I went to the first official Star Trek Cruise, part of the Star Trek 50th Anniversary celebrations, and I had the time of my life. This was my first Star Trek convention and my first time cruising. This floating con was advertised as seven days of immersive Star Trek experiences, surrounded by actors, artists, and science fiction enthusiasts, all hosted by William Shatner.
This was a vacation I had planned (and saved for) for almost two years. My partner and I had to fly across the country and book a hotel room a day prior and a day after the cruise in case of winter storms. If you are planning to go to the 2018 cruise I would suggest you factor in those expenses, and allow yourself extra travel time, since some people missed the first day of the cruise due to delayed flights and some others lost their flight back home because disembarking from the cruise was long, slow and painful – some people even fainted.
Since I knew I was going to be out of my comfort zone, I decided to study – I read three books on etiquette to ease my social anxiety, purchased a book about the Mayan Riviera and a book by Lawrence M. Krauss titled The Physics of Star Trek. I saved money, read reviews, watched YouTube videos of the interior of the cabin and read blogs about what to pack.
Before the cruise, I suffered a minor accident, causing mobility issues, and I was pleased to find that the Norwegian Cruise Line (NCL) staff and its infrastructure were accommodating and properly designed for people with impaired mobility. And, since I didn’t purchase costly data plans, I was totally disconnected from home, work, social media, and even the news – it was relaxing and now I can tell, really necessary.
During the seven-day cruise, I cosplayed, attended panels, ate amazing food, and went to excursions to the Everglades and to the Mayan ruins in Cozumel. But the best part was to getting to meet other Trekkies. It was difficult to leave my comfort zone and dare to talk to strangers, but so worth it, as I met the most interesting and kind people.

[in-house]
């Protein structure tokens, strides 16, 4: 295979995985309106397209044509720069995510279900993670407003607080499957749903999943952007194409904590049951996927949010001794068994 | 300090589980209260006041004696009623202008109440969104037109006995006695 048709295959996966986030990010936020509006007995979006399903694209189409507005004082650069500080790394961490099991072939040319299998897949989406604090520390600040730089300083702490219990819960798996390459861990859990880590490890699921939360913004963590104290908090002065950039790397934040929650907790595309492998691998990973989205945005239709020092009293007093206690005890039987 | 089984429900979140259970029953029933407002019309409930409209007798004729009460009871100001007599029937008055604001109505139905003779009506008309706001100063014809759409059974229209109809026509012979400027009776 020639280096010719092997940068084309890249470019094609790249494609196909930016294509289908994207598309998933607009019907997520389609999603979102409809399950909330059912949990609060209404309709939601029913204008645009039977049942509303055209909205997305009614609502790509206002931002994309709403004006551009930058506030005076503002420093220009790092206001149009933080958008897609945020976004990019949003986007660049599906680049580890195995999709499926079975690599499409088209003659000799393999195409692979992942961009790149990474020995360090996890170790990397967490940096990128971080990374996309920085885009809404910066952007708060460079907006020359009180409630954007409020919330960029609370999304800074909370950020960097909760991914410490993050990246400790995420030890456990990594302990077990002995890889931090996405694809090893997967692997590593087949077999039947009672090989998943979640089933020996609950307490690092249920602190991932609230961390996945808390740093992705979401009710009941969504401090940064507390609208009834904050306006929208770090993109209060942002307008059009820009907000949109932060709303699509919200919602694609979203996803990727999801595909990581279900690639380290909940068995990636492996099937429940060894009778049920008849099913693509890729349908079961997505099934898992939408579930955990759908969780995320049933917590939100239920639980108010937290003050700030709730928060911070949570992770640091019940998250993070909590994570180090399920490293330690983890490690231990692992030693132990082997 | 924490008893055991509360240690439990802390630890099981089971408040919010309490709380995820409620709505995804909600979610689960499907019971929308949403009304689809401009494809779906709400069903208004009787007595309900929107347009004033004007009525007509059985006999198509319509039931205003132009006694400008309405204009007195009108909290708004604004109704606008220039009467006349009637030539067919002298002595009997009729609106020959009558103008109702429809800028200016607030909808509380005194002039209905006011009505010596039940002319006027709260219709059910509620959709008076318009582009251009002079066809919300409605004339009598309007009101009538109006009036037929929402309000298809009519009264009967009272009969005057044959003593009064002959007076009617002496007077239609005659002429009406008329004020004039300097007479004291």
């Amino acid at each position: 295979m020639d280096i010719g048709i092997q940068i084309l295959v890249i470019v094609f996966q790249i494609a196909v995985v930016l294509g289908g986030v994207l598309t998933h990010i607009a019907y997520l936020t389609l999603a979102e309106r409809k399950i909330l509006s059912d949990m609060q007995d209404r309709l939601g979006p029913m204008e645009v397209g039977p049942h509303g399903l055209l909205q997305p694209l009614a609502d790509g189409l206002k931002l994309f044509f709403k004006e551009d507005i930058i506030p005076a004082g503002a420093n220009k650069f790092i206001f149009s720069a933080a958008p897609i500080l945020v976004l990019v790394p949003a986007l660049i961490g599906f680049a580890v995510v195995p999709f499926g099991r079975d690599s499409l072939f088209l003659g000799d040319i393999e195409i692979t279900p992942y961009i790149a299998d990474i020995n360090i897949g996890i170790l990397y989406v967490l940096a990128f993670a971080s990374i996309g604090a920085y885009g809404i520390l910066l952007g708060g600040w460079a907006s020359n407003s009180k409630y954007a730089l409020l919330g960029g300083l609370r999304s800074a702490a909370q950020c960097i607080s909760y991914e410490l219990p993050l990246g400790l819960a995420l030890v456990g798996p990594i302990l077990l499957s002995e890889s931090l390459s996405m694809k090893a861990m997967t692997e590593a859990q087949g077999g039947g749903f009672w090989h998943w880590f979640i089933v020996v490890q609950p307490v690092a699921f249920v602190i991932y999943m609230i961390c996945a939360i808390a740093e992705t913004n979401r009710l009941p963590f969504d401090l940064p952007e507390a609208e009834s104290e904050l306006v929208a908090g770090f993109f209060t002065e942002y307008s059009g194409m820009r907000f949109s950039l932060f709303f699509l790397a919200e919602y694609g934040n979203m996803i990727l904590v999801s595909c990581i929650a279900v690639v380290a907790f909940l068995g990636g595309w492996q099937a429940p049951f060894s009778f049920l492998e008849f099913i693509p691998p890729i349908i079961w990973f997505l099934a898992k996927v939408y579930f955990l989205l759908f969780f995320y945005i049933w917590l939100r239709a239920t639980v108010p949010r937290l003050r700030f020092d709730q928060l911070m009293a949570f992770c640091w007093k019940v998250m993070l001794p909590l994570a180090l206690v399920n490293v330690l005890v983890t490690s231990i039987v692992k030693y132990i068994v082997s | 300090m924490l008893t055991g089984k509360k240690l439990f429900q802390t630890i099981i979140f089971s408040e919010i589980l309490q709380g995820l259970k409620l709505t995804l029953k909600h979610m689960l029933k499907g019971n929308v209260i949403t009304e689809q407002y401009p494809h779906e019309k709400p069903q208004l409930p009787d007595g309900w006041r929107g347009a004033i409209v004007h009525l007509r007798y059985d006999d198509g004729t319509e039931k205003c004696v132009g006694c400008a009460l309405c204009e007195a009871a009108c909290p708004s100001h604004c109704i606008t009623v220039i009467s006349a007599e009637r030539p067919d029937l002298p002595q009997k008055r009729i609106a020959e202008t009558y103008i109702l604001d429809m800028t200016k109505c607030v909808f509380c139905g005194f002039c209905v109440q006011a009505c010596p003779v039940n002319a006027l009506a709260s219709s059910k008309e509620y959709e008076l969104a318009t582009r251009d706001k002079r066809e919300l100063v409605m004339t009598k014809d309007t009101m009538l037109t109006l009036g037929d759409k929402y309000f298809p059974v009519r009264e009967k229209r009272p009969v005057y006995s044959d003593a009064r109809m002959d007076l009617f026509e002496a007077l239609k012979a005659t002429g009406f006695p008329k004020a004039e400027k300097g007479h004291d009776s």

My partner and I made an effort to share our dining tables with others, initiate conversations while in the “turbolift,” and start conversations while in line for autographs. We met Trekkies from all over the world, and some non-Trekkies who, by the end of the cruise, had become fans of the fans: us.
It was impossible to attend all of the daily activities; the ship is massive and multiple activities were scheduled at the same time, but in my opinion, the pièce de résistance of all the panels was “The Women’s View” with Denise Crosby, Terry Farrell, Chase Masterson, and Marina Sirtis. This panel encouraged discussion with the audience about current issues affecting women, including the effect of the (then) Presidnt Elect’s sexual assault on women, as well as the consequences on women’s lives, health, women in the workforce, ageism in Hollywood, as well as broader topics of representation, feminism, sisterhood, and leadership.
The women even concluded with a call to action for those in the audience – to be the change, to take risks, and be brave. Because of events like this, the women of Star Trek have been and will continue to be my favorite role models, fictionally and in real life.
In addition to panels with the actors, there was a presentation from Astronaut Rick Searfoss called “Captain’s Log: Space Shuttle Commander’s Perspective,” introduced by Robert Picardo, who told us about his monthly video newsletter about space, Astronaut Rick Searfoss made it a point to mention the accomplishments of other astronauts, especially women.
Another highlight for attendees was the “Star Trek Renewal of Vows” ceremony during the Starfleet’s Intergalactic Gala themed day This event welcomed couples of all backgrounds, as the hosts would make the ceremony inclusive, welcoming, romantic, and funny. As we were all dressed to the nines, we were hosted by Terry Ferrell, the most gracious and beautiful officiant.
The vows were, of course, Star Trek-inspired and some lines included: “You are the logic to my Vulcan. You are the bridge to my Enterprise. You are the purrrr to my Tribble.” At the end, each couple got a picture with Terry Ferrell holding a copy of our certificate. The experience was romantic and magical, and the next day, a personalized certificate appeared in our cabin with the logo of the 50th Anniversary cruise, signed by Terry Ferrell.
Overall, I came back renewed, rested, and tanned, with a couple of extra pounds, and with this feeling of hope for our society. I was happy to be certain that what we, as Trekkies, make a society of infinite diversity with infinite combinations.
The cruise felt like a more intimate Star Trek convention, with a sense of inclusivity, respect and caring. We were all into the fantasy of being on board the Enterprise together, having a good time as members of the Federation from all over the Galaxy. It’s clear that the ideals from the Star Trek universe are not lost on us as “simple entertainment,” but they are basis of how we really behave – respectful, eager to learn, inquisitive, and hopeful for a better future for us all.